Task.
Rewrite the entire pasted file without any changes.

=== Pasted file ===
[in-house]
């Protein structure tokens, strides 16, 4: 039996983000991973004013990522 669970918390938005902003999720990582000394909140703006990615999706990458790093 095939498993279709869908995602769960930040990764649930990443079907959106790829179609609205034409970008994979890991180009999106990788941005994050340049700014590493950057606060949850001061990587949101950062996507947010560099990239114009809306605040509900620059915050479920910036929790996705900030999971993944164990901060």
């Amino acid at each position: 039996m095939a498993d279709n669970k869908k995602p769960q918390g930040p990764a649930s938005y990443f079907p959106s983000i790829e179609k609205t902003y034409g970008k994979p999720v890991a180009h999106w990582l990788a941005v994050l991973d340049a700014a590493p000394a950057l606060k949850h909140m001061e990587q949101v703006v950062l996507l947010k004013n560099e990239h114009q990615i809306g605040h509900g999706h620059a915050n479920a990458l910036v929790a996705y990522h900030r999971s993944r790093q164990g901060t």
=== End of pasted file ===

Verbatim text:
[in-house]
């Protein structure tokens, strides 16, 4: 039996983000991973004013990522 669970918390938005902003999720990582000394909140703006990615999706990458790093 095939498993279709869908995602769960930040990764649930990443079907959106790829179609609205034409970008994979890991180009999106990788941005994050340049700014590493950057606060949850001061990587949101950062996507947010560099990239114009809306605040509900620059915050479920910036929790996705900030999971993944164990901060």
């Amino acid at each position: 039996m095939a498993d279709n669970k869908k995602p769960q918390g930040p990764a649930s938005y990443f079907p959106s983000i790829e179609k609205t902003y034409g970008k994979p999720v890991a180009h999106w990582l990788a941005v994050l991973d340049a700014a590493p000394a950057l606060k949850h909140m001061e990587q949101v703006v950062l996507l947010k004013n560099e990239h114009q990615i809306g605040h509900g999706h620059a915050n479920a990458l910036v929790a996705y990522h900030r999971s993944r790093q164990g901060t």